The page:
Inside Unmanned Systems

OCT-NOV 2018

Inside Unmanned Systems provides actionable business intelligence to decision-makers and influencers operating within the global UAS community. Features include analysis of key technologies, policy/regulatory developments and new product design.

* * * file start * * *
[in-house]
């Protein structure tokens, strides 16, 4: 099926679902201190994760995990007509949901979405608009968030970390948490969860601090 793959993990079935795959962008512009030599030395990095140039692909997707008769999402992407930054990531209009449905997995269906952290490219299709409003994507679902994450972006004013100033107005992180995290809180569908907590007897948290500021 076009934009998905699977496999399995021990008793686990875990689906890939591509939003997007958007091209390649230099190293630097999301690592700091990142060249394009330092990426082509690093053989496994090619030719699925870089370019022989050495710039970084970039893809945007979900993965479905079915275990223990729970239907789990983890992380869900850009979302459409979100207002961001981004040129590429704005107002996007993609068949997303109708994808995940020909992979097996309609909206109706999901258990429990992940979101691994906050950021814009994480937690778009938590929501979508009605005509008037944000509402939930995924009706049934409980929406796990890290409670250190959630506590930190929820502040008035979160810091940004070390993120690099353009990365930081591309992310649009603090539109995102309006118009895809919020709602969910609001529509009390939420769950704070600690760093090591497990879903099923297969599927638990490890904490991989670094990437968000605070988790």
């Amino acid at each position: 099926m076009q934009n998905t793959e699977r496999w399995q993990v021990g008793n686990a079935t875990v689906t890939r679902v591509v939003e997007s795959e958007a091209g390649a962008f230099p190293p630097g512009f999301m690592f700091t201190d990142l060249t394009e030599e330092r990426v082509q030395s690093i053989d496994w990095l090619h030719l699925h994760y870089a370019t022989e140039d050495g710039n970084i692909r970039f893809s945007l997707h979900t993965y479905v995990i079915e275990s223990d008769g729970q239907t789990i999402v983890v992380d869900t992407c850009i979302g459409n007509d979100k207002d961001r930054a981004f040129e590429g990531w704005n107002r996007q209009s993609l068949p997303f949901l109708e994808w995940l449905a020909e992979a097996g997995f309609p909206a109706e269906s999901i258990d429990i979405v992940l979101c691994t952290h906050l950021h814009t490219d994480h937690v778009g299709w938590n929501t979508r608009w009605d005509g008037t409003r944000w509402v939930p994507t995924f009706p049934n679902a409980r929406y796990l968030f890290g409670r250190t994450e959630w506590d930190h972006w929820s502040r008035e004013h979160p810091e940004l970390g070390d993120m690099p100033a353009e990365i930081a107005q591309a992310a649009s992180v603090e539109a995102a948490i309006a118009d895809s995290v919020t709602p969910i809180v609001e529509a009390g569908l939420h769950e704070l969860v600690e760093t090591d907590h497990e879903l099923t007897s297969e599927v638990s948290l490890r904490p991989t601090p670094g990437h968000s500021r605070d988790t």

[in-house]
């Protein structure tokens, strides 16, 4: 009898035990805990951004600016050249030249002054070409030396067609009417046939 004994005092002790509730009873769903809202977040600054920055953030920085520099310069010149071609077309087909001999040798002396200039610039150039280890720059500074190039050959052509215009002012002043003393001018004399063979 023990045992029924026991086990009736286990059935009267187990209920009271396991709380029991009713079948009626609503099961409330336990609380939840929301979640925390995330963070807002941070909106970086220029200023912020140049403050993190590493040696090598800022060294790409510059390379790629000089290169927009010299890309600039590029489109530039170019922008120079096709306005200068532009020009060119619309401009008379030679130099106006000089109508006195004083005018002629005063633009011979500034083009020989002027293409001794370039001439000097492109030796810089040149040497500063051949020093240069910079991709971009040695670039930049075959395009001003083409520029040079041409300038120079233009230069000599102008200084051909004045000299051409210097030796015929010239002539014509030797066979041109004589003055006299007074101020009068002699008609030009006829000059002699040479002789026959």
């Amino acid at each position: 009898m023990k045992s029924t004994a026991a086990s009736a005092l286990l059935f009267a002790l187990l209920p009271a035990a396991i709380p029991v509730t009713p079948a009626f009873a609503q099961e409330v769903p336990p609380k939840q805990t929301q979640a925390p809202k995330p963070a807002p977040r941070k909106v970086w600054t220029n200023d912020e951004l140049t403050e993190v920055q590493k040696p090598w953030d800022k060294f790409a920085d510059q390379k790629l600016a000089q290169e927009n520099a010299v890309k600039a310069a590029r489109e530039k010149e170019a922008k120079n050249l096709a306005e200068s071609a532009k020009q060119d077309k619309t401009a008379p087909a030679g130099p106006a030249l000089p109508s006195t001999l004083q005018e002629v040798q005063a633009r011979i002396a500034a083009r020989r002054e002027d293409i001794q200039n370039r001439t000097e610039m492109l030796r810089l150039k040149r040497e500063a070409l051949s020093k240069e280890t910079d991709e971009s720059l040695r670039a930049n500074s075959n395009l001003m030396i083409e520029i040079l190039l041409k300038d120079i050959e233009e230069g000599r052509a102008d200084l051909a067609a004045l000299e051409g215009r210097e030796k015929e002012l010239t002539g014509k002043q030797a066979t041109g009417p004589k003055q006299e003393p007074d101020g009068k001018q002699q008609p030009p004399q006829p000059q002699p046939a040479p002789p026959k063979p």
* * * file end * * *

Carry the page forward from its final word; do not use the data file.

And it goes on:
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51 October/November 2018  unmanned systems inside T he idea behind Agriculture and Space Day was to make sure everyone appre- ciated just how much space technolo- gies contributed to the agriculture sector. The setting was a field of grass in the back garden of the historic natural science mu- seum, a surprisingly quiet space in the heart of Brussels, dominated by the looming glass and steel European Parliament building. Europe's f lagship space program, Galileo, al- ways has been advertised by the EU as a boon to farmers, enabling precision agriculture practices that save time, money and resources. Galileo's satellite navigation signals are also used by unmanned aircraft, which can study fields from above to help trouble shoot prob- lems and fine-tune the amount of fertilizer and water that should be used. "All around the world, drone service provid- ers deliver image acquisition to farmers," said Tamme Van Der Wal, a partner at AeroVision B.V. That imagery, he said, can be done in nat- ural color, which supports visual recognition, counting plants or mapping. Sensors detect- ing red/infrared ref lectance enable vegetation indexing and thermal mapping and a better Drones Are Here and Farmers Are Starting to Get It Peter Gutierrez, Inside Unmanned Systems' European Editor, has written about the continent's evolving science and technology landscape for many years. He has covered transport, space policy and environmental issues from his home base in Brussels and reported extensively on satellite-based navigation including the GPS, Galileo and EGNOS programs. IN BRIEF Farmers and engineers found common ground at the recent 'Agriculture and Space Day,' co-organized by the European Union and Copa-Cogeca, an organization that represents 23 million farmers and agri- cooperatives in the EU. understanding of how temperature is related to evapotranspiration. Unmanned aircraft are also able to do 3-D imaging that captures the land's contours for mapping. "Other sensors are f lown too, but only in ex- perimental use, such as GNSS ref lectometry systems for soil moisture, or LiDAR for crop height, etcetera," he said. There are now many different companies providing drone services, Van Der Wal said, comprising two main groups: "First, there are the drone service companies, basically pilots making a business out of their personal capabil- ities. And then there are the agricultural service companies that are expanding their offerings to include drone imagery acquisition. These are people like farming contractors, farm exten- sion services, advisory companies and supply services." Van Der Wal said he believes there is a lot of potential value in drone-based crop monitor- ing, but the costs must be aligned with the ben- efits: "Currently, costs are very much related to the pilot and restrictive regulations and are quite high compared to the benefit to the farm- er. So at this moment, I would say it is not yet BRUSSELS VIEW On Agriculture by PETER GUTIERREZ Photo courtesy of Peter Gutierrez.

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